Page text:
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From the Townsend Letter
August/September 2014

Reactions to Sub-Lingual Immunotherapy: An Analysis of a Group of Patients Who Developed Adverse Events over a Period of 5 Years
Does Glycerin play a role?
by Diego Saporta, MD
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While respiratory symptoms are typically considered "dangerous," none of the patients who had respiratory symptoms in this review required hospital care, nor did the patients come to the office because of respiratory complaints. Many of these symptoms (as commonly occurs with SLIT) are described by the patient over the phone and often never verified by the physician. Despite the stated fact of having never encountered a serious reaction to SLIT, we recognize that not all the symptoms developed during an AE are the same. In this respect, we tend to consider some symptoms occurring during AEs as more significant. This is a deliberate choice of words that avoids "severe" or "serious." The list of symptoms that we consider "significant" is shown in Table 15.

Table 15: Significant AEs



Tight throat

Taste/smell complaints

Tight chest


Shortness of Breath




Severe Cough

Stomach pain



Severe skin rash

Behavioral/mood changes

We propose that these symptoms should be treated more aggressively. From the four maneuvers described above, diluting the treatment bottle or dividing the dose in two smaller a.m.-p.m. doses are more involved maneuvers. In other words, we propose that management of an AE should start by decreasing the number of drops and stopping and restarting treatment if necessary, reserving the other two maneuvers (bottle dilution and b.i.d. dosing) for persistence or recurrence of symptoms, or for the presence of the above (significant) symptoms.

SLIT reactions do not exhibit a dose-response curve, which is the case with SCIT. That is, AEs do not appear to have a higher incidence when higher doses are attained. As shown in Table 2, the majority of the events occurred during a dose administered from the first bottle and over time the number of events decreased. This supports the findings in the literature, that the occurrence and severity of AEs gradually decrease in subsequent years of treatment and that they are more common with low doses.9,30 A lower dose implies that the patient is in the escalating phase of the treatment. The exceptions are the AEs that include GI symptoms. Literature reports that GI AEs (nausea, upper abdominal pain, vomiting, and diarrhea) are dose related. In other words, they occur more frequently with higher doses.9,33 It is also established that GI AEs are a cause for treatment discontinuation.9 In this review, the GI AEs clearly occurred more frequently at lower doses, but differently from other symptoms; they also developed during high doses or maintenance.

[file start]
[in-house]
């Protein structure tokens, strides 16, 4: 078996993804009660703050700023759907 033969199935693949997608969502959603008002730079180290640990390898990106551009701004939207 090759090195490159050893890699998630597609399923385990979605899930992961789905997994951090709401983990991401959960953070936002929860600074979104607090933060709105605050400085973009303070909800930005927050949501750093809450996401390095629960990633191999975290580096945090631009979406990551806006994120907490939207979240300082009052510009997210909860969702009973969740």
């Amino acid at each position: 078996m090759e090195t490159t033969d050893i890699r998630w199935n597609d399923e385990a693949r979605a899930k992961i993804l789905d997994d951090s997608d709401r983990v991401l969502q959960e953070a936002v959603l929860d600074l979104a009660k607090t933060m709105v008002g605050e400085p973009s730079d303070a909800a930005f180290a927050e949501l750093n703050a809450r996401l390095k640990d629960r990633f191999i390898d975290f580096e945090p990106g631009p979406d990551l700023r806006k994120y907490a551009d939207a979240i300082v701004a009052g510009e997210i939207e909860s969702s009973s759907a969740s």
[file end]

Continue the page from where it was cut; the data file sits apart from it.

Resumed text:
Common Characteristics of Patients Who Develop GI Symptoms (GI Group)
From our study it is clear that patients who develop GI AEs have the following characteristics:

  1. GI symptoms develop in adults and children with the same frequency.
  2. Patients with GI symptoms are more likely to quit treatment than the other patients with AEs: 93.3% GI vs. 83.0% non-GI.
  3. Considering early treatment interruption, it is more likely that patients with GI symptoms will discontinue within 3 months of AE onset: 40.0% GI vs. 34.0% non-GI.
  4. While the majority of the GI symptoms occurred with the administration of the first treatment bottle (same as with the non-GI patients), comparison of symptoms that occurred with higher (advanced) doses revealed that patients with GI symptoms appeared to develop more symptoms than non-GI patients: 26.7% GI vs. 8.5 % non-GI (p < 0.1).
  5. Patients with GI symptoms appear to require a higher number of interventions: Three or four interventions were required in 20.0% GI vs. 2.1% non-GI (p < 0.05).
  6. Patients with GI symptoms appear to have a tendency to develop multiple symptoms: 4 or more symptoms developed in 13.3% of the cases in the GI group vs. 8.5% in the non-GI group.

From an anecdotal point of view, we can add the following observations made over the years:

  1. Some patients clearly had a worsening of the GI side effects as dose increased; for example, the nausea or stomach pain getting worse with an increasing dose.
  2. Some patients developed symptoms upon administration of the first drop. In some of those cases, to our consternation, we observed that upon dilution of the bottle, some patients still continued to develop GI symptoms from the first drop. We found this with 5-fold and 25-fold dilutions of the allergens. This specific fact led us to suspect that the GI symptoms after SLIT administration may be related not to the allergens intended to treat the allergic disease but to a reaction to the diluent used for SLIT: glycerin.
  3. We have sometimes been able to overcome GI problems by diluting the drops in phenolated saline, or by administering the total dose in 2 smaller doses (b.i.d. dosing explained above). This fact may suggest that the amount of glycerin could be an issue.